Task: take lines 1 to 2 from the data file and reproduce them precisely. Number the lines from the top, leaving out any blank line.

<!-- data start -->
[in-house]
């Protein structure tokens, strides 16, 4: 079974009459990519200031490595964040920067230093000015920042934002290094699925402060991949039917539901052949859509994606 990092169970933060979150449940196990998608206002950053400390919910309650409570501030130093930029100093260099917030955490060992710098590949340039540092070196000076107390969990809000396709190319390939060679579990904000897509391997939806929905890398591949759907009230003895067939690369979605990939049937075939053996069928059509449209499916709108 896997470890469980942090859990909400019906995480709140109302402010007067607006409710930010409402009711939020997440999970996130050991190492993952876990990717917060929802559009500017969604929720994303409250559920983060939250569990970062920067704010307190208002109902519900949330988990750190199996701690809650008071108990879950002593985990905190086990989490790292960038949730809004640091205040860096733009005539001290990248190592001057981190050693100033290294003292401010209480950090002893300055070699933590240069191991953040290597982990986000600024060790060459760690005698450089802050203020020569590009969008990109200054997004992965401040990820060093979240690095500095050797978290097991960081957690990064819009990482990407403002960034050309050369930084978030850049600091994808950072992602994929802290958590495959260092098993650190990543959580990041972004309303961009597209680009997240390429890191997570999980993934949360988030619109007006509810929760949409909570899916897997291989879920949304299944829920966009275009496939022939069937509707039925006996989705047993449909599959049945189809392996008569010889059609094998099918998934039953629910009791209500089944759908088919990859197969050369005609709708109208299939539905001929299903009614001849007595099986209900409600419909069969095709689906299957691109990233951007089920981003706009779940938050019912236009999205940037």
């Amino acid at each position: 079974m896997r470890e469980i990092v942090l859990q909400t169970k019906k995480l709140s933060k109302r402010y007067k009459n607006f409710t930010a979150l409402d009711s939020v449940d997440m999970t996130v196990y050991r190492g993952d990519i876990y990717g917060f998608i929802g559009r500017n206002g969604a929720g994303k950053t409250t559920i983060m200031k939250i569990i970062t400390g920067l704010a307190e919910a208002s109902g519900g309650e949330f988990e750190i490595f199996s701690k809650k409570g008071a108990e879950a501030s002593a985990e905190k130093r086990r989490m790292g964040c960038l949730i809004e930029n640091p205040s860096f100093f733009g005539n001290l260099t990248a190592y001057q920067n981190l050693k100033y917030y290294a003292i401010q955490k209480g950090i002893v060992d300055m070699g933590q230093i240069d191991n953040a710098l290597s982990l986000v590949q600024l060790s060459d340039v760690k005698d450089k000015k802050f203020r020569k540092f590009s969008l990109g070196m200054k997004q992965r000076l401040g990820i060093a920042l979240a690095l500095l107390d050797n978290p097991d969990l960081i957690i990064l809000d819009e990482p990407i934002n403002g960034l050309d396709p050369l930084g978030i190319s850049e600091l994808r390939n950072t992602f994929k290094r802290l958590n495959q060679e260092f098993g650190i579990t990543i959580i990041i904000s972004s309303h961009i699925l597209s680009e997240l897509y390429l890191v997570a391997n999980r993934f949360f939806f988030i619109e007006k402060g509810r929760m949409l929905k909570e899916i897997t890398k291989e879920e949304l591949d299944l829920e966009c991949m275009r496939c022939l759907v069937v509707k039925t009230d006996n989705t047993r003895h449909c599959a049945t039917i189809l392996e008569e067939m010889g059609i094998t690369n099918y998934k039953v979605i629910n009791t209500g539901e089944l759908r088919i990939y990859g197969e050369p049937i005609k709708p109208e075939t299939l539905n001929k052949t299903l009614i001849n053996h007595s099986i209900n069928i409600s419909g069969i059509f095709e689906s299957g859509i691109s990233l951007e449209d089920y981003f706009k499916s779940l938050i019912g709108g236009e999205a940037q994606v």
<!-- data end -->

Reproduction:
[in-house]
């Protein structure tokens, strides 16, 4: 079974009459990519200031490595964040920067230093000015920042934002290094699925402060991949039917539901052949859509994606 990092169970933060979150449940196990998608206002950053400390919910309650409570501030130093930029100093260099917030955490060992710098590949340039540092070196000076107390969990809000396709190319390939060679579990904000897509391997939806929905890398591949759907009230003895067939690369979605990939049937075939053996069928059509449209499916709108 896997470890469980942090859990909400019906995480709140109302402010007067607006409710930010409402009711939020997440999970996130050991190492993952876990990717917060929802559009500017969604929720994303409250559920983060939250569990970062920067704010307190208002109902519900949330988990750190199996701690809650008071108990879950002593985990905190086990989490790292960038949730809004640091205040860096733009005539001290990248190592001057981190050693100033290294003292401010209480950090002893300055070699933590240069191991953040290597982990986000600024060790060459760690005698450089802050203020020569590009969008990109200054997004992965401040990820060093979240690095500095050797978290097991960081957690990064819009990482990407403002960034050309050369930084978030850049600091994808950072992602994929802290958590495959260092098993650190990543959580990041972004309303961009597209680009997240390429890191997570999980993934949360988030619109007006509810929760949409909570899916897997291989879920949304299944829920966009275009496939022939069937509707039925006996989705047993449909599959049945189809392996008569010889059609094998099918998934039953629910009791209500089944759908088919990859197969050369005609709708109208299939539905001929299903009614001849007595099986209900409600419909069969095709689906299957691109990233951007089920981003706009779940938050019912236009999205940037």